Branding is more than finding a new name or image. It’s about developing a compelling promise and making the right impression, one that resonates and stands out. It is strategic, with the long-term goal of cultivating a relationship of trust and loyalty. But a smart and meaningful brand will generate that positive first impression that is so essential to attracting your target customers.
Our fascination with fashion brands, sometimes outrageous, extends from companies to products and even novel names for types of consumers: Baby Boomers, and then Generation X, Y and now Z. Millennials (that is, Generation Y, born in 1980-1995) are in fashion. now, as they represent the largest generation of purchasing power, spending $ 200 billion per year. They also tend to be social activists and very entrepreneurial. The 2014 Deloitte survey found that 6 in 10 Millennials cited their company’s sense of purpose as part of the reason they chose their job, while only 12% identified “personal gain” as a priority. Additionally, a 2014 Bentley University study revealed that 66% of Millennials want to start their own business.
However, this market segment is very diverse and dynamic. Among Millennials, there are some interesting subgroups, each with catchy brand archetype names, defined primarily by their values and buying behavior. For instance:
• Yuppies: young urban professionals, with a well-paying job and a wealthy lifestyle, a predecessor of the true Millennials. It’s not a new archetype (the 1986 Newsweek cover story, the “Year of the Yuppie”), but it’s still used to describe the most successful guys, those with lots of new money bought before the 2008 recession.
• Muppies: The current version of the yuppie (that is, the Millennial-Yuppie hybrid), the Millennial after the financial crisis, are also driven by ideals for success, status, and their quest to really be important. ” cool “. But the path to that “desirable life” is not the same. The Lehman collapse made it clear that the Muppies would not reap the same monetary and social rewards as the yuppies before them. You may be working at a prestigious law firm or bank, but you will soon be leaving to start a new company or a company run by someone under 40. While the yuppies found ways to manipulate the markets to get a healthy payout, the Muppies are finding ways to make their profits. business to change the world.
• Hipsters: They probably live in hot neighborhoods in Brooklyn (for example, Williamsburg) or San Francisco, are countercultural, value independent thinking, appreciate art and indie-rock, and are associated with edgy vintage fashions and more progressive preferences in comparison. with culture. protected mainstream consumers. They can even be trust fund graphic designers who enjoy warehouse parties.
• Yuccies – the newest archetype, a cultural offshoot of yuppies and hipsters – the “young urban creatives.” Yuccies thinks hipsters are mainstream now, a generic. They describe themselves as more creative, with more valuable ideas and believe that they deserve to pursue their dreams and even profit from them.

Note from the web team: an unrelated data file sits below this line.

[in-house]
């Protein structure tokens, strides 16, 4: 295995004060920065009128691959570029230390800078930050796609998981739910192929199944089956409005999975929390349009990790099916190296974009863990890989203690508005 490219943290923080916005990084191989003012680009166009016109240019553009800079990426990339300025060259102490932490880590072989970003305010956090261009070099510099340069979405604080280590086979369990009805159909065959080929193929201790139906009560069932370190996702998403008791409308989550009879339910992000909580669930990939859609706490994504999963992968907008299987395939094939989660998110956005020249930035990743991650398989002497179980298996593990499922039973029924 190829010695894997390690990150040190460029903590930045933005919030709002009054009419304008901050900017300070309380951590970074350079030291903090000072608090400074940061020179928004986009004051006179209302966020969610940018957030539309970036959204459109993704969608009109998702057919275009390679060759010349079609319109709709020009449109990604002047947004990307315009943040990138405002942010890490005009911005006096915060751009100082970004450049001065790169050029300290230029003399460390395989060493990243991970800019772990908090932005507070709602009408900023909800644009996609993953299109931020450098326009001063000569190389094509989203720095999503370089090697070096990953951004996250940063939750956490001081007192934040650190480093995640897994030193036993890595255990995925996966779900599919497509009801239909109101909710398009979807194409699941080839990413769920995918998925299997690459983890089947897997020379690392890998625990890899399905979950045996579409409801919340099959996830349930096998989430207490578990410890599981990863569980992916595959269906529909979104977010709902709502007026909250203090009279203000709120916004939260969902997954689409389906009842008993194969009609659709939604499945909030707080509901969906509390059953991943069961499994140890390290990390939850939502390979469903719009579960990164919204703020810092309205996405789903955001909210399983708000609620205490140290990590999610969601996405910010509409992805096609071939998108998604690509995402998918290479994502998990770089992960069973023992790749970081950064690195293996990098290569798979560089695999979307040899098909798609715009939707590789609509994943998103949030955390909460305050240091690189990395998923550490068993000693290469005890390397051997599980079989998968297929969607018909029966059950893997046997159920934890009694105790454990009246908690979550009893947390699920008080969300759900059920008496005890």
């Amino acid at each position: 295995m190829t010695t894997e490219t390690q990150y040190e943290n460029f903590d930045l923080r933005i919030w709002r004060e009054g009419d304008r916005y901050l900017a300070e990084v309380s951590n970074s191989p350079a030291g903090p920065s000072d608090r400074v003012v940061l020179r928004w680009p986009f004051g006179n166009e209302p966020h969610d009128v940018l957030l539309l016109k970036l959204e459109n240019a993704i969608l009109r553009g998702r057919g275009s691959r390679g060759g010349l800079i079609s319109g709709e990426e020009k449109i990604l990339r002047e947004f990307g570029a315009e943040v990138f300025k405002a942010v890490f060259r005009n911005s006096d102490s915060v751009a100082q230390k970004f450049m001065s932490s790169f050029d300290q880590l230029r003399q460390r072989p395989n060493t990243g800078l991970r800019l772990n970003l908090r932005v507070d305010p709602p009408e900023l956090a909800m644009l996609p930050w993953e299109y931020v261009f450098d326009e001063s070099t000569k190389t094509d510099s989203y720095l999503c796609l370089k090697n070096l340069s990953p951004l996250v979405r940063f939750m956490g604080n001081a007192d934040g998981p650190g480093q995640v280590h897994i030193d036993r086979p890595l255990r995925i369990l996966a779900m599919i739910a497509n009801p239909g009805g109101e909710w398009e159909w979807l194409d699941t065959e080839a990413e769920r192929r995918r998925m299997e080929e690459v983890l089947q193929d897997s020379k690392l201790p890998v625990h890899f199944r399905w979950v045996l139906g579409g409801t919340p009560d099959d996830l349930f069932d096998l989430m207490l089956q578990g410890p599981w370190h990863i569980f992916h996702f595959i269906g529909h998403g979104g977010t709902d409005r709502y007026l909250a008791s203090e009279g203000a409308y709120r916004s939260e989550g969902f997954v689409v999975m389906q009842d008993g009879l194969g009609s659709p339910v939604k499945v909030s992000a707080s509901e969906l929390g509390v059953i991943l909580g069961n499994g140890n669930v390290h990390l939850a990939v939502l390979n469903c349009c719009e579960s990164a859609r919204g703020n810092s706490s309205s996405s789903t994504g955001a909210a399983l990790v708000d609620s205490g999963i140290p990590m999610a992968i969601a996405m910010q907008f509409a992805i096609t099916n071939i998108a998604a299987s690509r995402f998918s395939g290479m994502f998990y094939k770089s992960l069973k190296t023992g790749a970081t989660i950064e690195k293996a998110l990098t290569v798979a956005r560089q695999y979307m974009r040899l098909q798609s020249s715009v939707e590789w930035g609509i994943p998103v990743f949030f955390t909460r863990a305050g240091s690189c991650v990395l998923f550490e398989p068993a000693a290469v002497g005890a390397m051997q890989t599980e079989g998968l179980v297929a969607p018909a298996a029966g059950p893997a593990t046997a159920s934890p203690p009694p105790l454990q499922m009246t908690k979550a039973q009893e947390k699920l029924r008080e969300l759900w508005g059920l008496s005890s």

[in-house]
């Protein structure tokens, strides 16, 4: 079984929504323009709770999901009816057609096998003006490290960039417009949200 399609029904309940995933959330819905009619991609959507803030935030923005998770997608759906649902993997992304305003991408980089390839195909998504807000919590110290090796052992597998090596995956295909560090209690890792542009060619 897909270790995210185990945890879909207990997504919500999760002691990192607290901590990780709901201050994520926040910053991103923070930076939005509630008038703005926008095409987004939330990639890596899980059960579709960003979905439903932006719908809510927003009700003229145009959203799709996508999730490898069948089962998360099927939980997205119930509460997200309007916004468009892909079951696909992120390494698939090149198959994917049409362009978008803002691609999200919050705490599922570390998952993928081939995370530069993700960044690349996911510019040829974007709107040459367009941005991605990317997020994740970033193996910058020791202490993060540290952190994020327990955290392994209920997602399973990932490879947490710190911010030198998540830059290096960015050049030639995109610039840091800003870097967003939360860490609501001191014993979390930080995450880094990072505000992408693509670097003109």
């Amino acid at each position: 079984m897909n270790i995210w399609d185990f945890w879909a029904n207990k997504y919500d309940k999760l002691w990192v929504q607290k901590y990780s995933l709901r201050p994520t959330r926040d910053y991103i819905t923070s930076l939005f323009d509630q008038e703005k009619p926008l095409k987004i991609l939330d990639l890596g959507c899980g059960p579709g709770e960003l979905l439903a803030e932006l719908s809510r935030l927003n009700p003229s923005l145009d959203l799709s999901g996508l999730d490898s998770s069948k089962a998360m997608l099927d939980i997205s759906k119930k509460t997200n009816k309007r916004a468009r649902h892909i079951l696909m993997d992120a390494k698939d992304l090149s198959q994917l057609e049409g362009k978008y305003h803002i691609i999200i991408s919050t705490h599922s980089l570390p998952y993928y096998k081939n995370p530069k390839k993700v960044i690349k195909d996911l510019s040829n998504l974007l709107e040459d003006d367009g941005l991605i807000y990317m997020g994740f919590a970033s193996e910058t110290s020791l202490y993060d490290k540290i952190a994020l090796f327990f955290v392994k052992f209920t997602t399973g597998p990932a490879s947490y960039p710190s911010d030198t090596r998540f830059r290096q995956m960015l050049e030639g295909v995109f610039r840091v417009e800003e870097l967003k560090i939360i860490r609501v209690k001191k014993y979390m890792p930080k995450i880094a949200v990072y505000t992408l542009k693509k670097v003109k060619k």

Yuces define themselves by their purchases, driven by both price and taste, as long as the purchased material validates their intellect. Named after the writers, Warby Parker glasses appeal to them the most because these cheap frames make for a literary feel.
The challenge of creating attractive names extends to companies and products. A recent article in The Economist on “Nine Billion Company Names: Companies Are Devising Increasingly Dumb ways to Identify themselves” revealed how difficult it is today to find that ideal name, one that conveys the essence of personality. Of the brand. .
The name development business has never been more hectic due to today’s unprecedented rate of startups and the ease and desire to go global, which is why they are seeking acceptance in many languages. There are some basic guidelines for creating memorable names, for example, short and simple (2-3 syllables max), they should reflect the personality of the brand, evoke emotions, sound good, and of course, be distinctive and protectable. The tech boom has given rise to unique names like Google, which is derived from the mathematical term of ten to the power of 100 (a “googol”), and it also has the advantage of being used as a verb. On the other hand, some naming experts have described Yahoo as “tediously crazy” and PayPal as too familiar. They also consider “Mondelez,” the new name for Kraft / Nabisco’s snack division, to be bland and “soulless,” with no human face on the company’s brand.
The pharmaceutical industry faces other challenges. They are highly regulated and most prescription drugs have names that primarily appeal to physicians who are in love with the more scientific or medical sounding names. For these Rx products, many pharmaceutical companies are using a new discipline, “Phonology.” This involves linking the raw sounds of vowels and consonants with the desired emotional impressions for the new brands.
Research by linguists and neuroscientists has shown how certain speech sounds affect the emotional and subconscious relationship with a brand, even in foreign languages. For example, the use of “x”, “z” and “c” imply power and innovation, hence there are so many pharmaceutical names with these letters, eg Nexium, Clarinex, Xanax, Zyban, etc. Similarly, the letter “x” is used frequently in the world of high technology, looking for a connotation of action, for example, “Matrix”, X-Files “, and so on.
While many companies are obsessed with developing names that stand out, even going to the absurdity in some cases, the personality and promise of the brand should always be the main compass in developing that ideal brand name. At the end of the day, common sense should prevail.